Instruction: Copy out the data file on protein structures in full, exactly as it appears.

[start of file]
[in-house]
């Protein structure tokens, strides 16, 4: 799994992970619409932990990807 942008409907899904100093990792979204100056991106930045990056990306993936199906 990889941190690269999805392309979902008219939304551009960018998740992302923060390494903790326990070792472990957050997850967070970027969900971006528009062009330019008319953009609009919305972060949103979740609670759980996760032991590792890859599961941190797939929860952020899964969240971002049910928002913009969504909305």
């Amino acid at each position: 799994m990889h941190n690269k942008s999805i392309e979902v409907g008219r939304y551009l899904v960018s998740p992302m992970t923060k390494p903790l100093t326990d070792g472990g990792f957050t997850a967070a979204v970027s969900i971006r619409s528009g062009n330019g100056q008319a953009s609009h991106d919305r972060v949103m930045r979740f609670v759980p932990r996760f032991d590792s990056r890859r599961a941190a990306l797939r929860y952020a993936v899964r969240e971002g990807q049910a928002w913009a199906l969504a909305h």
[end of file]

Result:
[in-house]
């Protein structure tokens, strides 16, 4: 799994992970619409932990990807 942008409907899904100093990792979204100056991106930045990056990306993936199906 990889941190690269999805392309979902008219939304551009960018998740992302923060390494903790326990070792472990957050997850967070970027969900971006528009062009330019008319953009609009919305972060949103979740609670759980996760032991590792890859599961941190797939929860952020899964969240971002049910928002913009969504909305």
């Amino acid at each position: 799994m990889h941190n690269k942008s999805i392309e979902v409907g008219r939304y551009l899904v960018s998740p992302m992970t923060k390494p903790l100093t326990d070792g472990g990792f957050t997850a967070a979204v970027s969900i971006r619409s528009g062009n330019g100056q008319a953009s609009h991106d919305r972060v949103m930045r979740f609670v759980p932990r996760f032991d590792s990056r890859r599961a941190a990306l797939r929860y952020a993936v899964r969240e971002g990807q049910a928002w913009a199906l969504a909305h």